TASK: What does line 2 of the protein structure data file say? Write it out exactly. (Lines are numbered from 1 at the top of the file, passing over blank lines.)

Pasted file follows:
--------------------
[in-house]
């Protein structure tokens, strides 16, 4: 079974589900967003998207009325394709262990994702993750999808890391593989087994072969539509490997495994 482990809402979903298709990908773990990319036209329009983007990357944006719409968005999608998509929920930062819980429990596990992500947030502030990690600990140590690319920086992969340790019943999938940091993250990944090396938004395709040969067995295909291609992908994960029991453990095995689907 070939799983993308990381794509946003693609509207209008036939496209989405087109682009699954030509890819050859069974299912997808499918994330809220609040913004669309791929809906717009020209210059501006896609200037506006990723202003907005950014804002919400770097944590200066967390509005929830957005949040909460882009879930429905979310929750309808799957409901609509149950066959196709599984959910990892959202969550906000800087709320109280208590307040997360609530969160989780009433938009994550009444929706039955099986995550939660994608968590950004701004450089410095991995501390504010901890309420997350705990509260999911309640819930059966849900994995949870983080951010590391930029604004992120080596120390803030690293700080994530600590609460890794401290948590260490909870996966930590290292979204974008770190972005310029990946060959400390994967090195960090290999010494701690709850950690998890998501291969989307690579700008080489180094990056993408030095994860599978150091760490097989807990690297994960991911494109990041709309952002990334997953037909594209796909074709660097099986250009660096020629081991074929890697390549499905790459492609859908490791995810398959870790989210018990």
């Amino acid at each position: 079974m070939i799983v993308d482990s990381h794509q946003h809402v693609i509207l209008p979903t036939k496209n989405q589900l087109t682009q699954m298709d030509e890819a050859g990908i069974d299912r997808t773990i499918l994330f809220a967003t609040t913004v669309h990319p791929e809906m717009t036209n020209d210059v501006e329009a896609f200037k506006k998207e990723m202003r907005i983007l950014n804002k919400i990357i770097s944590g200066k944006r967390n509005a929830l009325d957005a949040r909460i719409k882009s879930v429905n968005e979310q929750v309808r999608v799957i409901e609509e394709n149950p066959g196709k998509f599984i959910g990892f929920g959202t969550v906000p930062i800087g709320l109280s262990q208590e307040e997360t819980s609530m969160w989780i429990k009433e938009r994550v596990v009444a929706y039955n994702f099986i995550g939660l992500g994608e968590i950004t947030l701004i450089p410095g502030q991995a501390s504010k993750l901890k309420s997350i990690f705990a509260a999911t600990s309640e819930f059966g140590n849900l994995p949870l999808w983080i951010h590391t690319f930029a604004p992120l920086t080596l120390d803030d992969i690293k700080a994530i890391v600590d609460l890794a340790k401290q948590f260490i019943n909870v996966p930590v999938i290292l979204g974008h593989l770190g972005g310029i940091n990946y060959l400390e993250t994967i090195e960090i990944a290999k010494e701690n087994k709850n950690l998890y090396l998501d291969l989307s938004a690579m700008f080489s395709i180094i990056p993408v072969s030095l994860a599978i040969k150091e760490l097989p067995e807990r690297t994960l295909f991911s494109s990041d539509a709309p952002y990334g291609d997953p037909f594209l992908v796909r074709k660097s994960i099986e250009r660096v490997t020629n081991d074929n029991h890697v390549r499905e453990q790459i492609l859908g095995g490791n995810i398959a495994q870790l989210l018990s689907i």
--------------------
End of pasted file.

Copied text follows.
């Protein structure tokens, strides 16, 4: 079974589900967003998207009325394709262990994702993750999808890391593989087994072969539509490997495994 482990809402979903298709990908773990990319036209329009983007990357944006719409968005999608998509929920930062819980429990596990992500947030502030990690600990140590690319920086992969340790019943999938940091993250990944090396938004395709040969067995295909291609992908994960029991453990095995689907 070939799983993308990381794509946003693609509207209008036939496209989405087109682009699954030509890819050859069974299912997808499918994330809220609040913004669309791929809906717009020209210059501006896609200037506006990723202003907005950014804002919400770097944590200066967390509005929830957005949040909460882009879930429905979310929750309808799957409901609509149950066959196709599984959910990892959202969550906000800087709320109280208590307040997360609530969160989780009433938009994550009444929706039955099986995550939660994608968590950004701004450089410095991995501390504010901890309420997350705990509260999911309640819930059966849900994995949870983080951010590391930029604004992120080596120390803030690293700080994530600590609460890794401290948590260490909870996966930590290292979204974008770190972005310029990946060959400390994967090195960090290999010494701690709850950690998890998501291969989307690579700008080489180094990056993408030095994860599978150091760490097989807990690297994960991911494109990041709309952002990334997953037909594209796909074709660097099986250009660096020629081991074929890697390549499905790459492609859908490791995810398959870790989210018990």